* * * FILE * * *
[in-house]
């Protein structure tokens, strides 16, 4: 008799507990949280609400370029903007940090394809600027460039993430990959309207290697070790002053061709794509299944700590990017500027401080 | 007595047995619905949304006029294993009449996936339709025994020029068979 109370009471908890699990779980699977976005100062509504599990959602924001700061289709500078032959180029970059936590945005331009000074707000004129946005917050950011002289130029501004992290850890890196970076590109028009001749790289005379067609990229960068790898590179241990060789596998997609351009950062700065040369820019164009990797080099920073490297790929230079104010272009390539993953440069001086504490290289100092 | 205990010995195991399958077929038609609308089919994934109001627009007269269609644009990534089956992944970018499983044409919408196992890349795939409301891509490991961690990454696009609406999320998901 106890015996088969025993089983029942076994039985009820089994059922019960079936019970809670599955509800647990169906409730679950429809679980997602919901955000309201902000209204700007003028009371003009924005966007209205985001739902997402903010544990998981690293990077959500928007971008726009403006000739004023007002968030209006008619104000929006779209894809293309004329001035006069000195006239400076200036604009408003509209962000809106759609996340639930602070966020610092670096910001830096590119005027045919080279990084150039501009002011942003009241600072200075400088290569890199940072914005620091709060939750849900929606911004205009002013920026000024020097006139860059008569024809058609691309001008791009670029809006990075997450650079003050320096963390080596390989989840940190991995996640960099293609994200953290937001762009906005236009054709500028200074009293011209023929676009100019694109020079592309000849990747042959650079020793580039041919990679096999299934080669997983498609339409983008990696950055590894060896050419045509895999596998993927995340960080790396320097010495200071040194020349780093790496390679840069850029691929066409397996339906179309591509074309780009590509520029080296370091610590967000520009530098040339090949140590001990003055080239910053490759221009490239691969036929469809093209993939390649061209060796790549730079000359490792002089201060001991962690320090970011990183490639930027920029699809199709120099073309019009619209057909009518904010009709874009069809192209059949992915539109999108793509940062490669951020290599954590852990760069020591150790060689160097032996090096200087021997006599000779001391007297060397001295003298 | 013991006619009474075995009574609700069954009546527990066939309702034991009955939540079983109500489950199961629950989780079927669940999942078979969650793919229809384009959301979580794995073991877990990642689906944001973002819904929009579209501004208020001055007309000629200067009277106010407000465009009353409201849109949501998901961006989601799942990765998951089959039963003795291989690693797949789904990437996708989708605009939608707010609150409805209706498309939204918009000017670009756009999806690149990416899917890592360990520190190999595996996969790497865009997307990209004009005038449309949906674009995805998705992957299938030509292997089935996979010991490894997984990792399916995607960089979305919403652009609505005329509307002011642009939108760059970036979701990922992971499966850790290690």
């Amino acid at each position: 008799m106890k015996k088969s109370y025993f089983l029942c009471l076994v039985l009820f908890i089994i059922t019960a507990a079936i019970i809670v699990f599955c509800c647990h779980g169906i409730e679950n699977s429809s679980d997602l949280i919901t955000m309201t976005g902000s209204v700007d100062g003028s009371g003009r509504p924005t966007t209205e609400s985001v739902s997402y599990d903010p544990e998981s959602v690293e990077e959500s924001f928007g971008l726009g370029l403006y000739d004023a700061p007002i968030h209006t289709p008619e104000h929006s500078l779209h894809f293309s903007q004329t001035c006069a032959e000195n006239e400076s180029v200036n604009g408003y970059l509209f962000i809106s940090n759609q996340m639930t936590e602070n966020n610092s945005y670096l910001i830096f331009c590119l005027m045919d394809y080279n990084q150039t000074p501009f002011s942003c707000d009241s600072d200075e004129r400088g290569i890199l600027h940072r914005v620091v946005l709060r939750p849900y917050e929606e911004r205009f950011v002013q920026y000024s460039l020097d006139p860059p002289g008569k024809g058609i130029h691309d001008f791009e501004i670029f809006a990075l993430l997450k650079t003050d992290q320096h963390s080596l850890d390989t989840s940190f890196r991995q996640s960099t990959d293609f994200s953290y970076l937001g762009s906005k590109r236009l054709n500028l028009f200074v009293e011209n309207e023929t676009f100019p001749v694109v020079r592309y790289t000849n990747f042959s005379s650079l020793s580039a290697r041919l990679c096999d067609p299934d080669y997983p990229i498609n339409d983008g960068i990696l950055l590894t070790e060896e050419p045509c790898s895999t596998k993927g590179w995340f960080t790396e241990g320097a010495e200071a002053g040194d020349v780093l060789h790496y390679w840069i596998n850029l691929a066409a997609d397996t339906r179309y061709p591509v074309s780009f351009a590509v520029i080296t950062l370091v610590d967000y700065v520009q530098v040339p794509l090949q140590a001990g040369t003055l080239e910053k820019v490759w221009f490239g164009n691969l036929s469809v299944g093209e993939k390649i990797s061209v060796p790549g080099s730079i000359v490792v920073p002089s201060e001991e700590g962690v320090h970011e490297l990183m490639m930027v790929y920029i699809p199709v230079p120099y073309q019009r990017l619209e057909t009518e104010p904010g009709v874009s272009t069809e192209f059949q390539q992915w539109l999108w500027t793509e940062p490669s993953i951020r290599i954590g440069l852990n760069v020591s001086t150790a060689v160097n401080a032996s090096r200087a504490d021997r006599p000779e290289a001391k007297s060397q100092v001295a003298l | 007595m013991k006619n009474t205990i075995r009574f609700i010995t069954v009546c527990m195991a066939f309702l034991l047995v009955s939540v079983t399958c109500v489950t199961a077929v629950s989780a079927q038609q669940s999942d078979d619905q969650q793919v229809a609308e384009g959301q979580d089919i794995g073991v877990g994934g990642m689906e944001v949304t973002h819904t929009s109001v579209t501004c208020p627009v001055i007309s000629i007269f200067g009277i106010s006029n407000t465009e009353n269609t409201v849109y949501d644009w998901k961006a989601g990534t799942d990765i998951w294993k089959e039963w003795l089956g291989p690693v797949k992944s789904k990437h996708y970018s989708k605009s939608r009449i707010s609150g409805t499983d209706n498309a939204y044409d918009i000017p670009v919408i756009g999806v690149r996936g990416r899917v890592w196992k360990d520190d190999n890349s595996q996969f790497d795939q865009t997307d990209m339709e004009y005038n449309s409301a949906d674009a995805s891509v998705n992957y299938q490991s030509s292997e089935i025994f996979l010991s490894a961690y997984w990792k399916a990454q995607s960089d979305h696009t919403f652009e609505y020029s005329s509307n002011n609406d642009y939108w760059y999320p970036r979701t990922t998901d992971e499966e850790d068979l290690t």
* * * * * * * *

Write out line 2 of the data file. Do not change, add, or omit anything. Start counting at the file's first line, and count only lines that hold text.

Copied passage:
């Protein structure tokens, strides 16, 4: 008799507990949280609400370029903007940090394809600027460039993430990959309207290697070790002053061709794509299944700590990017500027401080 | 007595047995619905949304006029294993009449996936339709025994020029068979 109370009471908890699990779980699977976005100062509504599990959602924001700061289709500078032959180029970059936590945005331009000074707000004129946005917050950011002289130029501004992290850890890196970076590109028009001749790289005379067609990229960068790898590179241990060789596998997609351009950062700065040369820019164009990797080099920073490297790929230079104010272009390539993953440069001086504490290289100092 | 205990010995195991399958077929038609609308089919994934109001627009007269269609644009990534089956992944970018499983044409919408196992890349795939409301891509490991961690990454696009609406999320998901 106890015996088969025993089983029942076994039985009820089994059922019960079936019970809670599955509800647990169906409730679950429809679980997602919901955000309201902000209204700007003028009371003009924005966007209205985001739902997402903010544990998981690293990077959500928007971008726009403006000739004023007002968030209006008619104000929006779209894809293309004329001035006069000195006239400076200036604009408003509209962000809106759609996340639930602070966020610092670096910001830096590119005027045919080279990084150039501009002011942003009241600072200075400088290569890199940072914005620091709060939750849900929606911004205009002013920026000024020097006139860059008569024809058609691309001008791009670029809006990075997450650079003050320096963390080596390989989840940190991995996640960099293609994200953290937001762009906005236009054709500028200074009293011209023929676009100019694109020079592309000849990747042959650079020793580039041919990679096999299934080669997983498609339409983008990696950055590894060896050419045509895999596998993927995340960080790396320097010495200071040194020349780093790496390679840069850029691929066409397996339906179309591509074309780009590509520029080296370091610590967000520009530098040339090949140590001990003055080239910053490759221009490239691969036929469809093209993939390649061209060796790549730079000359490792002089201060001991962690320090970011990183490639930027920029699809199709120099073309019009619209057909009518904010009709874009069809192209059949992915539109999108793509940062490669951020290599954590852990760069020591150790060689160097032996090096200087021997006599000779001391007297060397001295003298 | 013991006619009474075995009574609700069954009546527990066939309702034991009955939540079983109500489950199961629950989780079927669940999942078979969650793919229809384009959301979580794995073991877990990642689906944001973002819904929009579209501004208020001055007309000629200067009277106010407000465009009353409201849109949501998901961006989601799942990765998951089959039963003795291989690693797949789904990437996708989708605009939608707010609150409805209706498309939204918009000017670009756009999806690149990416899917890592360990520190190999595996996969790497865009997307990209004009005038449309949906674009995805998705992957299938030509292997089935996979010991490894997984990792399916995607960089979305919403652009609505005329509307002011642009939108760059970036979701990922992971499966850790290690």